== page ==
MARANA, Ariz. – Speriamo che Monty ha guardato solo i lati anteriori.
That’s Italian for, “Let’s hope Monty only watched the front side.”
“Monty” as in your spiritual leader of the European Ryder Cup team, captain Colin Montgomerie.
By “front sides” we’re talking about the early stuff and not crunch time when it comes to two different matches involving those rising golf stars from Italy, Francesco and Edoardo Molinari.
The former led Zach Johnson, 2 up through 11.
The former led Stewart Cink, 4 up through nine.
The pasta couldn’t have tasted as good afterward, because both Molinaris lost as Francesco went 3 over for the final 10 holes to lose on the 21st and Edoardo lost five of the last eight holes to fall, 2 up.
You can almost see Captain Monty tearing up that lineup card for Wales with two potential European members having lost to two names sure to be on the American side.
OK, so none of what happened on the first day of the Accenture Match Play Championship has a thing to do with a Ryder Cup nearly eight months away, but the Molinaris coughing up leads was as good a storyline as any on a day when the only thing that matched the endless blue sky was the limitless gall of the Tiger Woods Camp.
But that’s another story elsewhere. In this space, it’s about the golf, so to Ernie Els’ question – “Will anyone ask about my 4-and-3 win?” since Woods’ announcement pretty much was a ferocious slap in the face of this tournament – the answer is: “Yes, sir, we will focus on the golf.”
But how to wrap up nearly 10 hours of golf involving 32 matches on what in one man’s opinion is the best day of the year on the PGA Tour? With quick highlights, observations, and curiousities:
• Move over, Peter O’Malley. Only once had the No. 1 seed been beaten by No. 64, that being in 2002 when the unheralded Aussie beat Tiger Woods. Well, it has now happened twice, because an Englishman named Ross McGowan – who got into the tournament only because Woods and Phil Mickelson didn’t play – played his last 13 holes in 4 under to stun top-seeded Steve Stricker. McGowan’s wild, scrambling par on the 19th hole prevailed when Stricker couldn’t get it up-and-down from a buried lie in a bunker.
• Too far, no good. There might be something about hitting it too long. That’s because Dustin Johnson and Alvaro Quiros were sent packing. Actually, both could have started packing early, for Johnson conceded the first four holes and never could solve Camilo Villegas and lost, 4 and 3, while Quiros discovered that diminutive former hockey players pack quite a punch. Mike Weir ran out of the gates with five straight birdies, was 8 under through 10, and whalloped the Spaniard, 8 and 6.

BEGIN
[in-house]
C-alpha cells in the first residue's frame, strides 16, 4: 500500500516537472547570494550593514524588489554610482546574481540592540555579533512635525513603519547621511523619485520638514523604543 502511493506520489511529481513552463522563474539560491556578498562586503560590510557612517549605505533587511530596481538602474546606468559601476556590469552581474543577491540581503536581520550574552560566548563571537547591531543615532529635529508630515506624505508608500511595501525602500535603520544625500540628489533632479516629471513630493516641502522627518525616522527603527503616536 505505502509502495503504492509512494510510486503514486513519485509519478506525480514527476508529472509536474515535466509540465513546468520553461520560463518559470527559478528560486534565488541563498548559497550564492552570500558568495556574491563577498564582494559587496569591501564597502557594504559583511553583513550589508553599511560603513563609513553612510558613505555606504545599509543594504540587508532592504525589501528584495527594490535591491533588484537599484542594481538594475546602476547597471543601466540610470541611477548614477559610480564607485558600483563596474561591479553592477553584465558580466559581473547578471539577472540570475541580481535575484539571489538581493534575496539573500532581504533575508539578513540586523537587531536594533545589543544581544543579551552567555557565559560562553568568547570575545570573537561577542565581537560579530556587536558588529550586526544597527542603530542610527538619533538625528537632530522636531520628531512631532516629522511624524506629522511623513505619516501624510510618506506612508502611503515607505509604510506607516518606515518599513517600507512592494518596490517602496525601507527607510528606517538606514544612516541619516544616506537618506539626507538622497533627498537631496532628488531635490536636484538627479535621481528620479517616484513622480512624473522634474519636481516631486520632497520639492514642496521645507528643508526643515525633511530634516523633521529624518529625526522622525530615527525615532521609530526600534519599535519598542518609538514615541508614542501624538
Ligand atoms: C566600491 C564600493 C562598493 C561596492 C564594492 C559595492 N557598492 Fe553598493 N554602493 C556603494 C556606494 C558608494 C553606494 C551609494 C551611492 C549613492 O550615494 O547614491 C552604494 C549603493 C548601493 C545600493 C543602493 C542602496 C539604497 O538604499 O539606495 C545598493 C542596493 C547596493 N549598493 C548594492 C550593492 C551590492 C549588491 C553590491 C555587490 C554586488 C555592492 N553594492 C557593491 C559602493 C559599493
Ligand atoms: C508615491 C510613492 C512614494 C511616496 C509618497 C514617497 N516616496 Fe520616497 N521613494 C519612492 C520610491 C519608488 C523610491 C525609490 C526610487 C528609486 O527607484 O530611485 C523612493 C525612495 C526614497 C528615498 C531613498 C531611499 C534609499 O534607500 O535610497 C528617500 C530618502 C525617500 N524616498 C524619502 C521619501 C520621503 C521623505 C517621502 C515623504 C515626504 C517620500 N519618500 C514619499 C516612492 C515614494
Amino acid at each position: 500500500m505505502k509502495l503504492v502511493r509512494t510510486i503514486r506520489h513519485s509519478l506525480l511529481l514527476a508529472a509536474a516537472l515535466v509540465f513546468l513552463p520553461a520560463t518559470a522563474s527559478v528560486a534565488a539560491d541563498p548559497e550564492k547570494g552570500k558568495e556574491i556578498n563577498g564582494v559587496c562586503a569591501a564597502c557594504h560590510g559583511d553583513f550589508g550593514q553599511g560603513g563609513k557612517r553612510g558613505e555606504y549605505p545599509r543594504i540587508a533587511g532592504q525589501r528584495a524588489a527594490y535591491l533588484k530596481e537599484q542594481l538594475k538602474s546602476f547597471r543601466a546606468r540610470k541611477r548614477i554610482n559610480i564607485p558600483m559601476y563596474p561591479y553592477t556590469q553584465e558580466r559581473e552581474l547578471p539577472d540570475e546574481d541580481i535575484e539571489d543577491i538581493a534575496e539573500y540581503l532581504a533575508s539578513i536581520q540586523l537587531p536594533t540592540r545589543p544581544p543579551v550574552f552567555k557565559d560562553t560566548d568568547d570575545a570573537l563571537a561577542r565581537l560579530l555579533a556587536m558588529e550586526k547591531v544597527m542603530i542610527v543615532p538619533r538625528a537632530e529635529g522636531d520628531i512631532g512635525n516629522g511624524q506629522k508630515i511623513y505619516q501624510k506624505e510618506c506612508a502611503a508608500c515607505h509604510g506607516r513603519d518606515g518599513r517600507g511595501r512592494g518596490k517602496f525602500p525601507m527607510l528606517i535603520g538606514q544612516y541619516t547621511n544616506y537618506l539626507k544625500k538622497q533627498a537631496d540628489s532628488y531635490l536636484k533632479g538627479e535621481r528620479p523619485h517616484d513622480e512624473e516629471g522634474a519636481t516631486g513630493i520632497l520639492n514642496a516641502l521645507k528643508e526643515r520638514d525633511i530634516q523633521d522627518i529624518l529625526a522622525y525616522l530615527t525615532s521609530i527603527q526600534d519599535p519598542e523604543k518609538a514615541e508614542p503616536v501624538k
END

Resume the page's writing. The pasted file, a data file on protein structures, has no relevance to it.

• Kid’s stuff. Hey, when you’re 18 you probably think you can hit an 8-iron out of the sand from 169 yards to a foot and make a tap-in birdie. Thing is, Ryo Ishikawa accompished that feat to win the 17th and go 1 up, and he completed the victory with a solid par at the 18th.
Ishikawa had been 2 up early, only to fall 1 down before he won the 16th with a par and pulled off the heroics at No. 17.
• Quick work. No one has ever accused Ben Crane of such a thing, but he never worked so easy for a victory in his life. Feeling sick with what he termed “an out-of-body experience,” Henrik Stenson withdrew at the first tee to afford Crane a pass into the second round. Not that Stenson cost anyone a spot, because no alternates were on site.
• Hey, I know you. Arguably the most appealing second-round match is between those longtime friends from South Africa – Els and Retief Goosen. Els played beautifully, bogey-free and 6 under for 15 holes to whip Ryan Moore, while Goosen eagled the par-5 second to seize a lead he never relinquished, beating Soren Hansen.
• The gang from “Slapshot.” OK, it’s a cliche and probably tired, but how ’bout those Hanson brothers from the classic hockey movie. Not only did Soren fall, but so did Peter Hanson, 4 and 2, to Robert Allenby. On a bright note, Anders Hansen whipped U.S. Open champ Lucas Glover, 2 and 1.
• Yeah, but the range is still open. Bounced in the first round for a second straight year, Padraig Harrington simply did what he always does – he headed to the range. “It’s always the case when it comes to this match play,” Harrington said after being dusted by Jeev Milkha Singh, 3 and 1. “I’m not sharp enough.”
• Do I have to pay the 18-hole rate? Geoff Ogilvy won seven consecutive holes starting at the par-4 seventh and roasted Alexander Noren, 7 and 5, which is a lot better than the way he began the last time he was defending champ in this tournament. That was in 2008 when he lost in Round 1. Ogilvy is now 17-2 in the Accenture Match Play Championship.
• Red, white, and bruised. Of the 20 Americans in the field, only eight advanced – and three of them (Brian Gay over Kenny Perry, 2 and 1; Jim Furyk over Scott Verplank, 2 and 1; Matt Kuchar over Anthony Kim, 3 and 2) played another American.
• Best match overwhelmed by Woods news. Sergio Garcia never trailed, but neither did David Toms ever feel out of the match. It was that tight, but Toms could never get any sort of control as the Spaniard won, 2 up. It’s the first time in 10 trips to this championship that Toms has lost in the first round.
• What, me worry? He lost three of the first four holes, was 4 down through six, and looked like he was heading to the high school prom. You know, smiling beneath a mop of hair. Which is when Rory McIlroy turned into the ferocious competitor he is, going eagle-birdie-birdie to jump-start his win over Kevin Na. Still 2 down through 14, McIlroy drove it to 2 feet at the 320-yard, par-4 15th, made eagle, then won the 17th with par to square matters. He won the match when Na bogeyed the 18th.